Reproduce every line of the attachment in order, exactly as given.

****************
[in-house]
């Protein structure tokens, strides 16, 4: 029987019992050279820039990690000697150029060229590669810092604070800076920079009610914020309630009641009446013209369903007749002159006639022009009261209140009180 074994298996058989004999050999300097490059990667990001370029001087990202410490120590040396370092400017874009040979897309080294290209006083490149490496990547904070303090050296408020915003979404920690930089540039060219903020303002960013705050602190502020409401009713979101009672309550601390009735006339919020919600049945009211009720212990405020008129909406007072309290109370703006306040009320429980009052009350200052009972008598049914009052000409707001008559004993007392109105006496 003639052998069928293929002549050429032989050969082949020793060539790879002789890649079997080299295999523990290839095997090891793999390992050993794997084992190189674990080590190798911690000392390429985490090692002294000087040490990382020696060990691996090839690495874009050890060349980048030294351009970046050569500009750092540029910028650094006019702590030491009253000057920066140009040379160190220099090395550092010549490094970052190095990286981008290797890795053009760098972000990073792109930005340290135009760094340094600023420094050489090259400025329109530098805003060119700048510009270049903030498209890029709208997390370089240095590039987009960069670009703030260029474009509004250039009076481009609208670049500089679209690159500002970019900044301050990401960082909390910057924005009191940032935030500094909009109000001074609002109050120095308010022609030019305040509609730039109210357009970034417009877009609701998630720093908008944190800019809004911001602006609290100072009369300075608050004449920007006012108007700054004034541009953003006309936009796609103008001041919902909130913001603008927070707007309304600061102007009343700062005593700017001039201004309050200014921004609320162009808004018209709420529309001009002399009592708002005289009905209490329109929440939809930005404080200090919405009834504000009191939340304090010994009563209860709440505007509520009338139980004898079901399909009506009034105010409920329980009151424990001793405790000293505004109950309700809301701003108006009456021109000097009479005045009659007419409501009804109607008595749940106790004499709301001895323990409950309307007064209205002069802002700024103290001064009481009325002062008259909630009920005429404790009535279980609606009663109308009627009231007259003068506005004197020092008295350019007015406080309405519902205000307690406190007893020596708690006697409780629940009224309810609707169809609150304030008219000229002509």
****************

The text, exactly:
[in-house]
């Protein structure tokens, strides 16, 4: 029987019992050279820039990690000697150029060229590669810092604070800076920079009610914020309630009641009446013209369903007749002159006639022009009261209140009180 074994298996058989004999050999300097490059990667990001370029001087990202410490120590040396370092400017874009040979897309080294290209006083490149490496990547904070303090050296408020915003979404920690930089540039060219903020303002960013705050602190502020409401009713979101009672309550601390009735006339919020919600049945009211009720212990405020008129909406007072309290109370703006306040009320429980009052009350200052009972008598049914009052000409707001008559004993007392109105006496 003639052998069928293929002549050429032989050969082949020793060539790879002789890649079997080299295999523990290839095997090891793999390992050993794997084992190189674990080590190798911690000392390429985490090692002294000087040490990382020696060990691996090839690495874009050890060349980048030294351009970046050569500009750092540029910028650094006019702590030491009253000057920066140009040379160190220099090395550092010549490094970052190095990286981008290797890795053009760098972000990073792109930005340290135009760094340094600023420094050489090259400025329109530098805003060119700048510009270049903030498209890029709208997390370089240095590039987009960069670009703030260029474009509004250039009076481009609208670049500089679209690159500002970019900044301050990401960082909390910057924005009191940032935030500094909009109000001074609002109050120095308010022609030019305040509609730039109210357009970034417009877009609701998630720093908008944190800019809004911001602006609290100072009369300075608050004449920007006012108007700054004034541009953003006309936009796609103008001041919902909130913001603008927070707007309304600061102007009343700062005593700017001039201004309050200014921004609320162009808004018209709420529309001009002399009592708002005289009905209490329109929440939809930005404080200090919405009834504000009191939340304090010994009563209860709440505007509520009338139980004898079901399909009506009034105010409920329980009151424990001793405790000293505004109950309700809301701003108006009456021109000097009479005045009659007419409501009804109607008595749940106790004499709301001895323990409950309307007064209205002069802002700024103290001064009481009325002062008259909630009920005429404790009535279980609606009663109308009627009231007259003068506005004197020092008295350019007015406080309405519902205000307690406190007893020596708690006697409780629940009224309810609707169809609150304030008219000229002509």